Among the losses in a culture that places the virtues of youth and wealth above all others is the wisdom of elders. If grandparents still lived around the corner to advise and help with raising the kids, if the experience that can be gained only through decades of living were considered valuable, Crabby Old Lady probably would not need to be as alarmed as she is.
Earlier this week on National Public Radio, Crabby listened in shock to parents describing how they monitor their children’s email, computer passwords, chat and IM conversations, and watch their kids browse the Web, in real time, from other computers such as at work. Alternately, the so-called “security” software they use can save all this information for parental perusal at a more convenient time.
Parents can do this openly, letting their children know up front that nothing they do on their computers is private. Or, they can do it on the sly and the kid never knows his or her parents are reading those deepest teenage secrets kids keep to themselves or share only with their peers. One surveillance company boasts that its software can be installed without the knowledge of the computer owner, “runs in complete stealth and cloaks itself to hide from the remote user.”
The NPR story also described cell phone GPS software by which parents track children’s movements when away from home, including online maps showing the routes the kids are walking or driving, and even the speed at which the children are moving. Thus, a mother explained on the program, if the car her daughter’s friend is driving is going faster than mom approves, she phones her daughter to get out and wait for mom to pick her up.
There was no indication in this NPR story that any of the children being spied upon were special case kids of any kind - poor students, incipient criminals, drug users or emotionally crippled; no indication they were anything but normal teenagers. The parents said they spy on their kids to save them from sexual and other predators. One father described reading this message from a 14-year-old schoolmate of his daughter: “Are you humping your pillow now?”
The father piously told NPR that because he monitored this instant message conversation, he was able to stop his daughter from carrying on such talk, and that the boy’s parents were grateful to know that their son had typed such terrible language into his computer.
To which Crabby Old Lady can say only, "oh, come on," and she wants to know if these two sets of parents have lost their reason. Teens with raging hormones talking of pillow humping is so dangerous they must spy on their children? Crabby is a lot more worried about those parents than the kids.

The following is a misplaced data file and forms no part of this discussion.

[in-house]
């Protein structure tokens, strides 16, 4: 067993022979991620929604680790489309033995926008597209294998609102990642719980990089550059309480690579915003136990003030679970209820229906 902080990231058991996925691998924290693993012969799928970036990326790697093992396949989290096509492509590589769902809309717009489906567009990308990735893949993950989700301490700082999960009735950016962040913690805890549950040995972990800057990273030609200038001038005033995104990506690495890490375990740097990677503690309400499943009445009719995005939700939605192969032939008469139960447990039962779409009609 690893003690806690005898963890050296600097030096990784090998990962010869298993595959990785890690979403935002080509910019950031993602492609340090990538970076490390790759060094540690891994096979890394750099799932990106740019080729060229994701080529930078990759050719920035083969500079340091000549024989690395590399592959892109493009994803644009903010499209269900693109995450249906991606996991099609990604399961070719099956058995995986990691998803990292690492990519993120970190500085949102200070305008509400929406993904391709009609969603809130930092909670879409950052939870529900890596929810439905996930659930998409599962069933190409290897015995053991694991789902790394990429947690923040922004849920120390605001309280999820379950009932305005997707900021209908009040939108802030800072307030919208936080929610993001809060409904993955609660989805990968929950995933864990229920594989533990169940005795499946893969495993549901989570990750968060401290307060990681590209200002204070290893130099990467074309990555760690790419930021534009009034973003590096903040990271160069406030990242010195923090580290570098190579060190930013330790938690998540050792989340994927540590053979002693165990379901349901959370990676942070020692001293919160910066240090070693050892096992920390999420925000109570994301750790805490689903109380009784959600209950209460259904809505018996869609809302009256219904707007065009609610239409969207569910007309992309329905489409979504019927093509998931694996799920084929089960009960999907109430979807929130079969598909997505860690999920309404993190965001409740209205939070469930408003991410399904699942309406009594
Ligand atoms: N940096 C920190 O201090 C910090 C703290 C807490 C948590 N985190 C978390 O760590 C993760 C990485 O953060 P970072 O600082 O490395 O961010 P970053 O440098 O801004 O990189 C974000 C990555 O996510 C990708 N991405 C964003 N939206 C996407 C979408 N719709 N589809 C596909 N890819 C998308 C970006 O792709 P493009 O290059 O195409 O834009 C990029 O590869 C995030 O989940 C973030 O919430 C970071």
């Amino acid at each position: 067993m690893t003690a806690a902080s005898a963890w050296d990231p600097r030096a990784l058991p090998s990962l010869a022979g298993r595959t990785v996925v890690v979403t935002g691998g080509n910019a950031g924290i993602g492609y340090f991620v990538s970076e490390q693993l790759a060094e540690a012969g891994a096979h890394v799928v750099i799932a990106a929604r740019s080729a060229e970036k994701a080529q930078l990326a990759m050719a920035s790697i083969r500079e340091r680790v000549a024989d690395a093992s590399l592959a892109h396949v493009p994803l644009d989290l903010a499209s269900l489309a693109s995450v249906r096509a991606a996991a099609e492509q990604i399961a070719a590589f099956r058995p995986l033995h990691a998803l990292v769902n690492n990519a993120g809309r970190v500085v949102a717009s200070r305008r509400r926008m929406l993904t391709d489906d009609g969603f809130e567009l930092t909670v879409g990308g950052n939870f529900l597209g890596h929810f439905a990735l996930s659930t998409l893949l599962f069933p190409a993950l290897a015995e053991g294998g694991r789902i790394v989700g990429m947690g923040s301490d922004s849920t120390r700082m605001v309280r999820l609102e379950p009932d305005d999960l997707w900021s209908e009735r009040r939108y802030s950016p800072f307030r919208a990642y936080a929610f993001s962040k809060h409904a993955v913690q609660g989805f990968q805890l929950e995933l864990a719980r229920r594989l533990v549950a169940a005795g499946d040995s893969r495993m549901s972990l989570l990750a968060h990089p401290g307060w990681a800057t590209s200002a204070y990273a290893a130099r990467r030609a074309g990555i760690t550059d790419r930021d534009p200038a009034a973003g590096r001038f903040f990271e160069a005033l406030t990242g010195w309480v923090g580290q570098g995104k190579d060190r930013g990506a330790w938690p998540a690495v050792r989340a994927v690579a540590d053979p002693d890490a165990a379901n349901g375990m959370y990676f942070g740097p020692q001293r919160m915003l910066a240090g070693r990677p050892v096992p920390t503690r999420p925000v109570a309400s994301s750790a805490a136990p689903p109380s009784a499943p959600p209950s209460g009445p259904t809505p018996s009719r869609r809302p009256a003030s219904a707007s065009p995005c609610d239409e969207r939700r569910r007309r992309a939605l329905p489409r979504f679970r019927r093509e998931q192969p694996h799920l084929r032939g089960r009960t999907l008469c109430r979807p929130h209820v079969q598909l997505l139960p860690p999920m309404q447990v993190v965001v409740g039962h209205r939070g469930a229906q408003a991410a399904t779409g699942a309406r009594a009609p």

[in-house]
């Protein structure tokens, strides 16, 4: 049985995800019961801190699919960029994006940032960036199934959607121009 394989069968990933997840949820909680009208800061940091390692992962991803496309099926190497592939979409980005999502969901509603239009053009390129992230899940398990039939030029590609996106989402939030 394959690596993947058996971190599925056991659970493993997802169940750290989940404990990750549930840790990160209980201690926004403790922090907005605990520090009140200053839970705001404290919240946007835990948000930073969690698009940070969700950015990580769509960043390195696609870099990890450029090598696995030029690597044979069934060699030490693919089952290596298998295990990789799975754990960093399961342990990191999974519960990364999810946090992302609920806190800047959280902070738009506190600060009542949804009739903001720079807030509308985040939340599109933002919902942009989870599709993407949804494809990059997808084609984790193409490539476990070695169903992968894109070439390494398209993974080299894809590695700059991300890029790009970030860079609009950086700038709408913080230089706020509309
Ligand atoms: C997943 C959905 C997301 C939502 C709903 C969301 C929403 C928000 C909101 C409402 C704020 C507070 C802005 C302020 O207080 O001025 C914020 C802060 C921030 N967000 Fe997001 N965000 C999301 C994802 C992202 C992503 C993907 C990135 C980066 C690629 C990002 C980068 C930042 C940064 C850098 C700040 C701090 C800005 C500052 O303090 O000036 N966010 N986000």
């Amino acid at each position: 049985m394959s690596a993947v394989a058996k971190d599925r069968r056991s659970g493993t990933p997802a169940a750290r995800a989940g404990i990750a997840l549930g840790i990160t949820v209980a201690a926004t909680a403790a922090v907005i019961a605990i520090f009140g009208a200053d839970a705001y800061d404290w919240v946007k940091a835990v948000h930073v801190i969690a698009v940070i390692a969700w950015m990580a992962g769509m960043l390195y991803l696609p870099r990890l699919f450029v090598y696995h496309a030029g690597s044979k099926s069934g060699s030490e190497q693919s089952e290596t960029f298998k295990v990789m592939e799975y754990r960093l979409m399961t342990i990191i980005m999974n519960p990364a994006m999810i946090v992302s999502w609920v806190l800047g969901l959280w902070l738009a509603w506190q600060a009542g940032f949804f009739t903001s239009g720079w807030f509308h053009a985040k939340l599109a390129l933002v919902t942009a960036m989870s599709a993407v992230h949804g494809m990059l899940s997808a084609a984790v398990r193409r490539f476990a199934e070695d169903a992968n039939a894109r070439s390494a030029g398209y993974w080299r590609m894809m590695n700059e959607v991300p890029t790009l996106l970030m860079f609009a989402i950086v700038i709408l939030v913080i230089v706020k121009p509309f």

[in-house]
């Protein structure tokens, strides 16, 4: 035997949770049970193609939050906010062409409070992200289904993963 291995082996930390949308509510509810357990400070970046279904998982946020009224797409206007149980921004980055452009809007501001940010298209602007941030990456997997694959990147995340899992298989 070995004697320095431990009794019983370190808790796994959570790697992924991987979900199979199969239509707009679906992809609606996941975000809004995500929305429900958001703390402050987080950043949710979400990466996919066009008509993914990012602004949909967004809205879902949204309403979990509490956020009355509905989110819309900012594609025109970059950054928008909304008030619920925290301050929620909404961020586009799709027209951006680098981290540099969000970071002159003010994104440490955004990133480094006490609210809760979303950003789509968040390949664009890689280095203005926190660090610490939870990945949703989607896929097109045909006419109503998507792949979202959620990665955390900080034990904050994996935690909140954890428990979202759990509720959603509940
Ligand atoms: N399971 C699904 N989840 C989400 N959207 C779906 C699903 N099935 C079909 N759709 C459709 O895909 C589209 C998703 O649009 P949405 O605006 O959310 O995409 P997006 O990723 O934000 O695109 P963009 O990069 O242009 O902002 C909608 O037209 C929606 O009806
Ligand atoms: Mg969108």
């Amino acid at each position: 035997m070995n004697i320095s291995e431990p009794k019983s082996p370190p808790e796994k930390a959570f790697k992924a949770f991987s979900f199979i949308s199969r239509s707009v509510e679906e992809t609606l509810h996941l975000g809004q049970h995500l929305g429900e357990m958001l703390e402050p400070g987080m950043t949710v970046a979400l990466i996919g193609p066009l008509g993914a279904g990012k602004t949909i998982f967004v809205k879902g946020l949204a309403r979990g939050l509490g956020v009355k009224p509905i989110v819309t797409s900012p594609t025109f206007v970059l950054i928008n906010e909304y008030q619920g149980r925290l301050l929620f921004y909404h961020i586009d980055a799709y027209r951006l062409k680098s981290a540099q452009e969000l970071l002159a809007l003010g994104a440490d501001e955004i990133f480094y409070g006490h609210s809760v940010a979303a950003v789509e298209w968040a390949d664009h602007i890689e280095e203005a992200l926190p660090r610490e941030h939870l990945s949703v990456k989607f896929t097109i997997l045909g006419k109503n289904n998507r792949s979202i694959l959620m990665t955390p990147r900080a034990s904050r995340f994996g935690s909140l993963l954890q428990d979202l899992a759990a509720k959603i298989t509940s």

A quick Google search easily turns up such as this:
“Concerned moms like Cristina Bedoya of Miami uses the same computer her 15-year-old daughter does to peek at who she's emailing or sending instant messages. All it takes is knowledge of your child's password or a click on the history button to see where they've visited on the Web…she refuses to feel guilty.”
- - azcentral.com, 29 October 2004
Well, that mother should feel guilty and she should stop spying. Just knowing this stuff goes on makes Crabby Old Lady feel dirty. It may be legal, but it is - pure and simple - morally wrong.
If parents, as those on the NPR program insisted, believe they are protecting their children from all bad things by spying on them, they need to know it won’t work. Shit happens. Kids get hurt sometimes and secret surveillance will not change that.
But what spying on kids will do is teach them to not trust their parents. It will teach them to accept authoritarian surveillance and intrusion from other sources like the government and companies they will work for one day. It will teach them that to be watched at all times is an acceptable way to live in a free society.
Crabby wants to know how many times these lessons need to be taught. Older folks remember Nazi Germany and the Soviet Union in which citizens were so successfully indoctrinated into the “correct” way of thinking and behaving that children were commonly known to turn in their parents to the secret police for their political opinions.
Think carefully, parents, when you are tempted invade your kids’ privacy, Keep it up, says Crabby Old Lady, and it won’t be too long until it’s your email the government is reading; your employer is already doing so.